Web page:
Understanding changes in diet, physical activity and weight among adults in China Public Deposited

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  • March 22, 2019
  • Ng, Shu Wen
    • Affiliation: Gillings School of Global Public Health, Department of Health Policy and Management
  • China is facing a growing overweight problem in its adult population. This is a worrisome trend given its population size and the potential health care costs associated with nutrition-related non-communicable diseases. This trend has occurred together with changes in China's economic, social and physical environment. Hence, it is important to consider these factors in trying to understand what determined the changes in diet and physical activity, and thus the increases in weight. This dissertation first looks at how various dimensions of urbanization are associated with declines in physical activity. Second, it addresses how price and income changes might have contributed to dietary changes over time. Third, I apply a dynamic panel model to determine the degree to which physical activity and dietary choices affect weight change over time. I found that physical activity declines are strongly associated with greater availability of higher educational institutions, housing infrastructure, sanitation improvements and economic well-being of the community in which people function. These urbanization factors are associated with four-fifths and two-third of the decline in occupational physical activity for men and women, and 57% and 40% of the decline in total physical activity for men and women, respectively. Looking at food consumption, I found that changes in price elasticities are complex and are food-group and income-specific; income elasticities have fallen for most food-groups; rice has become an inferior good; and that the demand for pork was the most income responsive of these food-groups. I also found that dietary fat intake and declines in physical activities are positively related to weight gain among men, and that 30% of the weight gain was due to declines in physical activity, while 20% was due to higher fat intake. Given the rising overweight and obesity rates in China, these results suggest that policymakers should consider solutions targeting both physical activity and diets, as affected by the built and economic environment.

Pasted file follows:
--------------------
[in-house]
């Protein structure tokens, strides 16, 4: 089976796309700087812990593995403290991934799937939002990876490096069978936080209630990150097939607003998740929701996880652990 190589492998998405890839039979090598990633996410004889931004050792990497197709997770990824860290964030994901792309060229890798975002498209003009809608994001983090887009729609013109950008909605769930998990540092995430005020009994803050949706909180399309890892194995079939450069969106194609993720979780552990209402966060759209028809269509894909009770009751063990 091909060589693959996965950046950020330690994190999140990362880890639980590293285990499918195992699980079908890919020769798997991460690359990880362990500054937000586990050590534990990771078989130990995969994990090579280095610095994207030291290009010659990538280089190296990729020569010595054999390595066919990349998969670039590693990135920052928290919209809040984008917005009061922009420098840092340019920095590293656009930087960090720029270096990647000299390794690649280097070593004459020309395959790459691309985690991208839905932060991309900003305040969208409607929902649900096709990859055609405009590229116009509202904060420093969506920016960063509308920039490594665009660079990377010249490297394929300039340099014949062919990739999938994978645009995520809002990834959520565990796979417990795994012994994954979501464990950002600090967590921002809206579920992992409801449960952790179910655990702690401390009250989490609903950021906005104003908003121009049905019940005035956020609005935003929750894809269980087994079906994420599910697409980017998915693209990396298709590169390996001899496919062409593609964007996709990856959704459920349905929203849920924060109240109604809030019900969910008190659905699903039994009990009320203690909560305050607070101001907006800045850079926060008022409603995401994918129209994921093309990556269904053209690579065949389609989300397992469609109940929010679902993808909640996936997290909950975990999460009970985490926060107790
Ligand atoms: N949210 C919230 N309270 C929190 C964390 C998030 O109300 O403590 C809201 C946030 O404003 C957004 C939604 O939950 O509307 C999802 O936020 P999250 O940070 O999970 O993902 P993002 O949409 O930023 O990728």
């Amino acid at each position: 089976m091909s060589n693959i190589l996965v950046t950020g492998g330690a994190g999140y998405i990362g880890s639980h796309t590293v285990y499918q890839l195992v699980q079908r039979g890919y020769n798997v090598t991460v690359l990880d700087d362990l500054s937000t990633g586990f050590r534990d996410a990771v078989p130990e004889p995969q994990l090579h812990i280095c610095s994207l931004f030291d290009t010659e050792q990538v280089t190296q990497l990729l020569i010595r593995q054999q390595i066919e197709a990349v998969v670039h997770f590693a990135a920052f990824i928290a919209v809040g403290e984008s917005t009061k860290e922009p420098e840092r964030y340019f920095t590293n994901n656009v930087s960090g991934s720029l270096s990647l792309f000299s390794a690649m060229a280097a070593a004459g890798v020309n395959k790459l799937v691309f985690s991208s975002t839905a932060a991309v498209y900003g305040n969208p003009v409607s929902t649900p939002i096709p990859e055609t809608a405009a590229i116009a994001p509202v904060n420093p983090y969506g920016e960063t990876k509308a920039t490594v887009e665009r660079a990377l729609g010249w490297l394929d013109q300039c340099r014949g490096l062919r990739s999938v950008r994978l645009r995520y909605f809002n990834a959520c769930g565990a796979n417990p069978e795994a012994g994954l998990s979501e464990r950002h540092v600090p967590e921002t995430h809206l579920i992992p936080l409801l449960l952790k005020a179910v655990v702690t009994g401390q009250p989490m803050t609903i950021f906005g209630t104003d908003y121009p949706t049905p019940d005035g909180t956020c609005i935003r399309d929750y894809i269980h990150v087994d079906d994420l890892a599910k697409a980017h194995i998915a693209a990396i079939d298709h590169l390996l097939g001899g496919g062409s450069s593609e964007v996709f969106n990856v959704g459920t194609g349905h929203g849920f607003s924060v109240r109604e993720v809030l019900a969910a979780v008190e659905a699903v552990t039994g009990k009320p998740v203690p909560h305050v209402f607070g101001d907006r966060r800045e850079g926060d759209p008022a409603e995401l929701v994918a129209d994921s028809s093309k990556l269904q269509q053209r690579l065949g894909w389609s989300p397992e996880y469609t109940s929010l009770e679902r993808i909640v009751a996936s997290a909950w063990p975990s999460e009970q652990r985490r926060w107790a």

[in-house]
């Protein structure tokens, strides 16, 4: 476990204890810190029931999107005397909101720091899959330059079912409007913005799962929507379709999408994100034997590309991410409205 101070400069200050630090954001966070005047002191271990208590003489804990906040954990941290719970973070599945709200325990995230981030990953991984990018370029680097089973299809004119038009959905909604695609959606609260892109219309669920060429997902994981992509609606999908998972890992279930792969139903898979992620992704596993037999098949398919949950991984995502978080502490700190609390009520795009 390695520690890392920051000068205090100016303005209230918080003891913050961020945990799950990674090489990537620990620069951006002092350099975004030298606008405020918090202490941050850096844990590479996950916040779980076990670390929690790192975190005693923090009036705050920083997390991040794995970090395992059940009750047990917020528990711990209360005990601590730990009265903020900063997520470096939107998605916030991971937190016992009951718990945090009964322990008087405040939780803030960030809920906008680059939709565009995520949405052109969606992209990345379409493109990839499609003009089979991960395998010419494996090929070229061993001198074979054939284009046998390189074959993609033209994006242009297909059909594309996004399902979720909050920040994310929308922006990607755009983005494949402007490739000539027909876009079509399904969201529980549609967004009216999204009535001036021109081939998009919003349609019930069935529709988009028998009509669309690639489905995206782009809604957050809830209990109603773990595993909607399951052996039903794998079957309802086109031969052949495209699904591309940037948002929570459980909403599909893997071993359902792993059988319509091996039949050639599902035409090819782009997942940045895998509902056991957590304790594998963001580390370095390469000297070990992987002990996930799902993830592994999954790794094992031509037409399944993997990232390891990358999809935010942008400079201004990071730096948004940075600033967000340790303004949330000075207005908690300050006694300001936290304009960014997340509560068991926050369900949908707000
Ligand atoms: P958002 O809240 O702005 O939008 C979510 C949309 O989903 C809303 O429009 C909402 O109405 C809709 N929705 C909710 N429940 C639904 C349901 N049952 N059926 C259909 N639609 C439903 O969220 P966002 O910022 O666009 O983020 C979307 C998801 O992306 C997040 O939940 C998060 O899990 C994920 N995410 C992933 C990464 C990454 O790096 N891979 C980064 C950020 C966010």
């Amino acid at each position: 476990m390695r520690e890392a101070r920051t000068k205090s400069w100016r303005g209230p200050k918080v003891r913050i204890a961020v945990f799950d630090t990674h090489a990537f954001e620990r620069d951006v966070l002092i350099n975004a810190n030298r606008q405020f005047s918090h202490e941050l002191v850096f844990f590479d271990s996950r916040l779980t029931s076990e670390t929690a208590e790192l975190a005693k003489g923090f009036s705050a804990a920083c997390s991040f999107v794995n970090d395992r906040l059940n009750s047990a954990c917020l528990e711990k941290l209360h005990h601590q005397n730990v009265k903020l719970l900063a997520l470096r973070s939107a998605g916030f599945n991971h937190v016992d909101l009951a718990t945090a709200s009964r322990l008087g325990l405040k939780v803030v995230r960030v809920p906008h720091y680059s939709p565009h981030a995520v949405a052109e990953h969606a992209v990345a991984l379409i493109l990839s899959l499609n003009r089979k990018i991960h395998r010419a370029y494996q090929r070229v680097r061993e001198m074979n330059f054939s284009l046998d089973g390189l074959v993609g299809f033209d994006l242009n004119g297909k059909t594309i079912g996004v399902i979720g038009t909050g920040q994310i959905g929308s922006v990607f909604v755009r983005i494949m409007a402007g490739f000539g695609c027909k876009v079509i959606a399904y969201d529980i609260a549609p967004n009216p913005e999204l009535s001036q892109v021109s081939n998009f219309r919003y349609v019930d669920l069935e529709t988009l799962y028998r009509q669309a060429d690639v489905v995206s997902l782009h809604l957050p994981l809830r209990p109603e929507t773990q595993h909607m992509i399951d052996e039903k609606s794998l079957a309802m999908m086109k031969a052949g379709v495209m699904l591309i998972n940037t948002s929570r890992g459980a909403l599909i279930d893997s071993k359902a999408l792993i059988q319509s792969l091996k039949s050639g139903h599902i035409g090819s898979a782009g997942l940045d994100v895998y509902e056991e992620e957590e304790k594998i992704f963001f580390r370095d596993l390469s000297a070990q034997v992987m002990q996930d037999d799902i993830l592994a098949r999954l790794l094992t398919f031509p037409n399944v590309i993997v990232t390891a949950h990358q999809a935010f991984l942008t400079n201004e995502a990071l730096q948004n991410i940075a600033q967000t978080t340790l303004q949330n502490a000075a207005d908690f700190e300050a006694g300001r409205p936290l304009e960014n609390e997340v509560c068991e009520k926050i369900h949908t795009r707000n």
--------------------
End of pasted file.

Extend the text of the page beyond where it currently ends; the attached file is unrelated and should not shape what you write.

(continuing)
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  • ... in partial fulfillment of the requirements for the degree of Doctor of Philosophy in the Department Health Policy and Management (Economics) of the Gillings School of Global Public Health.
  • Norton, Edward C.

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